Heading south on Williams Grove into a block headwind, I started to feel the soreness in my legs from the big Saturday ride. 12 mph, then 11, then 10. It was better on Creek Road (again, tons of anglers fishing for trout in the Yellow Breeches Creek.) Fortunately the trailhead was only a short way up the Kuhn Road climb.

The hike? Meh. I hate rocky trails, and this one was very rocky. The “white” rocks weren’t really white. The view was nice but mostly obstructed by trees. Or maybe it was just the glum overcast skies that had me down. I hiked up to Center Point Knob on the A.T. and wrote in the guest book: “Consider eating fewer animals.” As if a sentence in a trail log is going to change anyone’s mind.


The ride home? Not great. It started raining almost immediately, and to my horror the wind had shifted 180 degrees and was now a strong headwind out of the north. How can it do that? I complained to nobody as rain drops beaded on my glasses. I WAS ONLY HIKING FOR AN HOUR! Seriously though, that’s never happened to me before.

I told myself that conditions like these are what separate the true outdoor enthusiasts from the posers, or something like that, and fought my way back to Mechanicsburg in slow motion. The last 10 miles weren’t too bad (only a crosswind!) and I capped off the long weekend of riding with a chai latte at Little Amps.

Final stats: 38 miles. 2 hours, 35 minutes. 988 feet.


#24: Fishing Traffic


Bike: Larry Walker

Companion: Tyler

When we got to Duncannon, around the 95-mile mark, we had a decision to make. We could continue home on 322, a straight shot along the river, into the wind but flat and only another 10 miles. Or we could cross the river and tack on another 15 with two climbs. Just think of the Strava file, I told myself.

“What do you think?” I asked Tyler as we approached the bridge. He hesitated, deferred to me.

“Let’s do it,” I said. Followed by something to the extent of “I don’t feel good by any means, but life’s short.”

The ride had been pretty much totally pleasant up until that point. We set out from Harrisburg before eight in the morning, climbing over Peter’s Mountain on our way to Millersburg–the climb warmed us up, and shaved off about five miles from the typical route. We arrived at Bob’s garage in good spirits and with fresh legs.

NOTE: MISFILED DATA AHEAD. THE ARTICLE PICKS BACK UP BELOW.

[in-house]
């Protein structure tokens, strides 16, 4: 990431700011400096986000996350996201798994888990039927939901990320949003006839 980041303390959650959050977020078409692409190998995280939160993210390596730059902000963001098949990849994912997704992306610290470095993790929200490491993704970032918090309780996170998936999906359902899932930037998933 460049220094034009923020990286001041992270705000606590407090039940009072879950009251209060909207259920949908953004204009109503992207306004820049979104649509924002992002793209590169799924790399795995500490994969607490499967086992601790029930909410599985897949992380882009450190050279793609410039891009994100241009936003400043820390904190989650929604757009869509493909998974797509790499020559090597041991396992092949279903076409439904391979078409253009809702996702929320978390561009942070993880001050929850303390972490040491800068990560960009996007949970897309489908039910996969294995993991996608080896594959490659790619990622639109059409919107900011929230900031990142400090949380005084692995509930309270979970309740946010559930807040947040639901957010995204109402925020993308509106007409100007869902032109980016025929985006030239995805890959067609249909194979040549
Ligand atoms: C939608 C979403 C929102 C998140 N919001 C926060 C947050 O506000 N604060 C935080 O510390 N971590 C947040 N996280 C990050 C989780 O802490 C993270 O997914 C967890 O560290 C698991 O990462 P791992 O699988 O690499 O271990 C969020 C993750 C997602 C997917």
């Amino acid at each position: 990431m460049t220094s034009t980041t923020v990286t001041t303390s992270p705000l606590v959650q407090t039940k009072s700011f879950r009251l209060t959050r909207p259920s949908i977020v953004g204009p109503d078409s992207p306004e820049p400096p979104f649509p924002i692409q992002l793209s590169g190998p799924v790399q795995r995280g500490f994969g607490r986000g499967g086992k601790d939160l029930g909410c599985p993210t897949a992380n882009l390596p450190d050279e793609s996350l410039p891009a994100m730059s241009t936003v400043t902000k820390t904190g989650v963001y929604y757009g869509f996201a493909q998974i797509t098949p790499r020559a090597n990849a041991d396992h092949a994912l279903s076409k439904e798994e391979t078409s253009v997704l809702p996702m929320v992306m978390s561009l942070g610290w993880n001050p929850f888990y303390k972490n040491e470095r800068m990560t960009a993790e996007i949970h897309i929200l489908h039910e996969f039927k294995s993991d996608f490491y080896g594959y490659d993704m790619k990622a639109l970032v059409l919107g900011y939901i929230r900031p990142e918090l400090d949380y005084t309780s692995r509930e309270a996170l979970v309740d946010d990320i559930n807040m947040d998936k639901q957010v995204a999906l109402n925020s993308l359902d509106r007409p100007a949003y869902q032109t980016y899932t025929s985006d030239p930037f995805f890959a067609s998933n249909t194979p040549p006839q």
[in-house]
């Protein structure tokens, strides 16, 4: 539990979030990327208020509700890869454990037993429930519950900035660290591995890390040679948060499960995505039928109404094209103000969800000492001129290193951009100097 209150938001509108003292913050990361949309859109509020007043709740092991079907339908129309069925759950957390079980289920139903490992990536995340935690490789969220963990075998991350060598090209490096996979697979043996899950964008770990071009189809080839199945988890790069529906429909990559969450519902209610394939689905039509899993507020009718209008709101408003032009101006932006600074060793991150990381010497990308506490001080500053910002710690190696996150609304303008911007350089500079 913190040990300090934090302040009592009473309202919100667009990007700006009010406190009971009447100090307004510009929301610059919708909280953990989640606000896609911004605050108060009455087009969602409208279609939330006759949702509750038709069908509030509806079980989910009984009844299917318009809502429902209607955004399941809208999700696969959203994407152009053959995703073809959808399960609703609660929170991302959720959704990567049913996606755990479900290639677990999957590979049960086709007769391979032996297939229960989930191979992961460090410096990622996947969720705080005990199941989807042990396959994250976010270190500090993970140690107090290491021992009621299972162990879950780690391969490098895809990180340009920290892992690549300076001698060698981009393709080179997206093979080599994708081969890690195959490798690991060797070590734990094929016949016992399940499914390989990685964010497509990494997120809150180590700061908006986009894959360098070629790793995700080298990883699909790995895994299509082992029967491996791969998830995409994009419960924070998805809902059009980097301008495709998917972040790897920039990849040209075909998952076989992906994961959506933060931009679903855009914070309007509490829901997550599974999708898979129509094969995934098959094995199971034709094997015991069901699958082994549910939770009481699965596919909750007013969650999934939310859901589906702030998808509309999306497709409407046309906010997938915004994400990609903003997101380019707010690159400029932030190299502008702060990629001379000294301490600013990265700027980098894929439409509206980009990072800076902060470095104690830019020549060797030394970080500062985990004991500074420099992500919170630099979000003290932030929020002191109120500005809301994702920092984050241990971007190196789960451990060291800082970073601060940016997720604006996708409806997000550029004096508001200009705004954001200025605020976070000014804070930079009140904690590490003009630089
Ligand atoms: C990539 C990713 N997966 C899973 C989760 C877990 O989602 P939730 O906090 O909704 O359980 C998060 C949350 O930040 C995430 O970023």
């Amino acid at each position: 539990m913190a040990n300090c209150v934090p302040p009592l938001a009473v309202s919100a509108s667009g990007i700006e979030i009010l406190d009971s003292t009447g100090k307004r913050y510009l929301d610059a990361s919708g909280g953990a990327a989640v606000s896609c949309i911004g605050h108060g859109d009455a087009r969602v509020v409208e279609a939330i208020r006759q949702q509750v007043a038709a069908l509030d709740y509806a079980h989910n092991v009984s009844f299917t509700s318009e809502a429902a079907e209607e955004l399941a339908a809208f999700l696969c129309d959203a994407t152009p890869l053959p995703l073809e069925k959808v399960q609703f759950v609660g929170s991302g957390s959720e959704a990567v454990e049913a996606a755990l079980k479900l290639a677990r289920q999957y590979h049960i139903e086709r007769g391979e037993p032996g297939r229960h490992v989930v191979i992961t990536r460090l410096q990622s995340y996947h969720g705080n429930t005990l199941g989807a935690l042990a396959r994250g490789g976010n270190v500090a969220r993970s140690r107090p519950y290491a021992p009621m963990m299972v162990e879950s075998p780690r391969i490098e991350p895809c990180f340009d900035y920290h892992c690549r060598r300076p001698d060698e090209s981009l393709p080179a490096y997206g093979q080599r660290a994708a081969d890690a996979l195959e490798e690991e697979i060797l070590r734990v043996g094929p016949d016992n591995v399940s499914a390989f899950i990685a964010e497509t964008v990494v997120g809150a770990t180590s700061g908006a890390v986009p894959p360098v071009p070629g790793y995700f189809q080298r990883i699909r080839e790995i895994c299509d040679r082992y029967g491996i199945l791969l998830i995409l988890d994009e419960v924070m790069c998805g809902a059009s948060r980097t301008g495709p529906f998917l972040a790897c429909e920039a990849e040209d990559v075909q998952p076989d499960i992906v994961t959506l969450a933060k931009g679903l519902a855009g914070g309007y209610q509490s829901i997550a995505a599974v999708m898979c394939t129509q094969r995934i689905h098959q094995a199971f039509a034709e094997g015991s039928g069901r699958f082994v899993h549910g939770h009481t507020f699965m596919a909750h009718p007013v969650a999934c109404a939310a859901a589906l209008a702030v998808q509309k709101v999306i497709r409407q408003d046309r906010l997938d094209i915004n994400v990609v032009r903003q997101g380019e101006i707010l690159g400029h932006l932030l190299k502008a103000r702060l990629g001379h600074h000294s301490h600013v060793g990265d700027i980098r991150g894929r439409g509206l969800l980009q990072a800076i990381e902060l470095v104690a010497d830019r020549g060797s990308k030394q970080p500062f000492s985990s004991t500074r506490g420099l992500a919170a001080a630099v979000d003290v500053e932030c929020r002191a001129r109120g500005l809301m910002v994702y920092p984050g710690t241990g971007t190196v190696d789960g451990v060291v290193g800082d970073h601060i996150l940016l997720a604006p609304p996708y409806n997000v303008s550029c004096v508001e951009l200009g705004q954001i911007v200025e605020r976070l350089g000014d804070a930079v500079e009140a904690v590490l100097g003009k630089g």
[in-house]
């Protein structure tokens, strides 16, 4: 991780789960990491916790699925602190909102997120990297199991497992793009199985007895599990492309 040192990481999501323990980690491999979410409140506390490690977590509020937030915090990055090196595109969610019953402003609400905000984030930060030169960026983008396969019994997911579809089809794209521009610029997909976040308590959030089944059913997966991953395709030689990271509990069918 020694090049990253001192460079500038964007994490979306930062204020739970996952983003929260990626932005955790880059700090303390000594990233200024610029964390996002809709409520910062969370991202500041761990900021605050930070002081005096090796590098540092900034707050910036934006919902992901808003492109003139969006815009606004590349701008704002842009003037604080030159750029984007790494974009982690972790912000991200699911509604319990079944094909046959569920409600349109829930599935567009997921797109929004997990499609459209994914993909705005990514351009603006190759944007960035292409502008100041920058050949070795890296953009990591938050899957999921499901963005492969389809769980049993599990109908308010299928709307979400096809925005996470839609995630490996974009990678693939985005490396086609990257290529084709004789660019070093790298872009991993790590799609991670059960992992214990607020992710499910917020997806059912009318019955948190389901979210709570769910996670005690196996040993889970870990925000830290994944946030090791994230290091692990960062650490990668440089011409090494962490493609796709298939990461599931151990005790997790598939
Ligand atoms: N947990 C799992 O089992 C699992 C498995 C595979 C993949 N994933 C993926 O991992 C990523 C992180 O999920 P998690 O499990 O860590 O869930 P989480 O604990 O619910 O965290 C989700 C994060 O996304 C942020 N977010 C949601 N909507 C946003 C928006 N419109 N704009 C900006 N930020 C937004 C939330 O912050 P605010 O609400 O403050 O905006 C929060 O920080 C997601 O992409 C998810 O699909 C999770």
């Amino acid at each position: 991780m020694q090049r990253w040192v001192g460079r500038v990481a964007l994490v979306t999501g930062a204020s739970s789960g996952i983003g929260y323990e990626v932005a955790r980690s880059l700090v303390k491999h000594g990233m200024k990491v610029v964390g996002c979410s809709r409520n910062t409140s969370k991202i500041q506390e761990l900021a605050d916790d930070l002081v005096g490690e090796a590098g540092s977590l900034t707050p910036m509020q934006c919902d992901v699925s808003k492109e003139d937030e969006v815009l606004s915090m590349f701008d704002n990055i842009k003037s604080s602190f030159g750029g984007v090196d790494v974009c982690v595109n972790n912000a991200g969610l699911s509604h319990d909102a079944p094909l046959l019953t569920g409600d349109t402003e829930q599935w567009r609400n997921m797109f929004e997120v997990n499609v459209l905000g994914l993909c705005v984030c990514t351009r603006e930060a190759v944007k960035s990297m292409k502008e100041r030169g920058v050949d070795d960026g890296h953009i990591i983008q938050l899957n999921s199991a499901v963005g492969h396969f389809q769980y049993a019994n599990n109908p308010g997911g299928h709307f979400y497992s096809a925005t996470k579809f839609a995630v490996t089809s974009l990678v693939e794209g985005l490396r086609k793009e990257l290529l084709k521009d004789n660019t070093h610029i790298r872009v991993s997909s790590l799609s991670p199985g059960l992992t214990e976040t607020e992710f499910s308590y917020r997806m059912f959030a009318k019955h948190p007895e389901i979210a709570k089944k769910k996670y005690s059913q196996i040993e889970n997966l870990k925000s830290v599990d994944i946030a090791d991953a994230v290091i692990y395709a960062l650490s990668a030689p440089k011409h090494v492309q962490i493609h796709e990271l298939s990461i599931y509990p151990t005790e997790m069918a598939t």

There was a nice group for the 50-mile ride through the valley with a couple small climbs. Bluebird skies, sunshine, streams full of anglers enjoying the first day of fishing season. I felt strong and finally it felt like spring. I tried to imagine the farmland thick with corn as it will be a few months. Rolling down Shippen Dam road I thought about my first time riding up there at the 2016 Tour of Millersburg, back when I’d just moved to Pennsylvania and all the roads were a mystery. No context, no place on any mental maps. Now lots of them, even some up in Millersburg where I don’t ride all that often, are familiar. The geography resonates with my memory.

In the end, I didn’t regret the decision to cross the river and make it a truly big day on the bike. But I definitely felt it. Tyler, who actually trains with intervals and stuff I can’t force myself to do, stayed strong, drifting ahead of me as my legs searched for glycogen and found none. We fought a headwind on Delville Road, then climbed over Pine Hill. I fell way behind and Tyler waited at the top. Same thing on Lamb’s Gap. I feel bad when I can’t hang, when I crack like that. I think it’s just a lack of endurance, but it could have also been inadequate food. (I ate four sweet potato bread mini-loaves, which I thought would be enough, plus drink powder that looks like cocaine.) Last time I cracked around mile 70; this time it was around 100. So maybe I’m improving.

But, like all rides, eventually it ended, and I felt incredibly satisfied with the effort.
It ended up being my second-longest ride by mileage, and my longest by time in the saddle. Amazing to think that this kind of distance and elevation is typical for an average stage in a World Tour race.

Final stats: 120 miles. 7 hours, 20 minutes. 8,200 feet.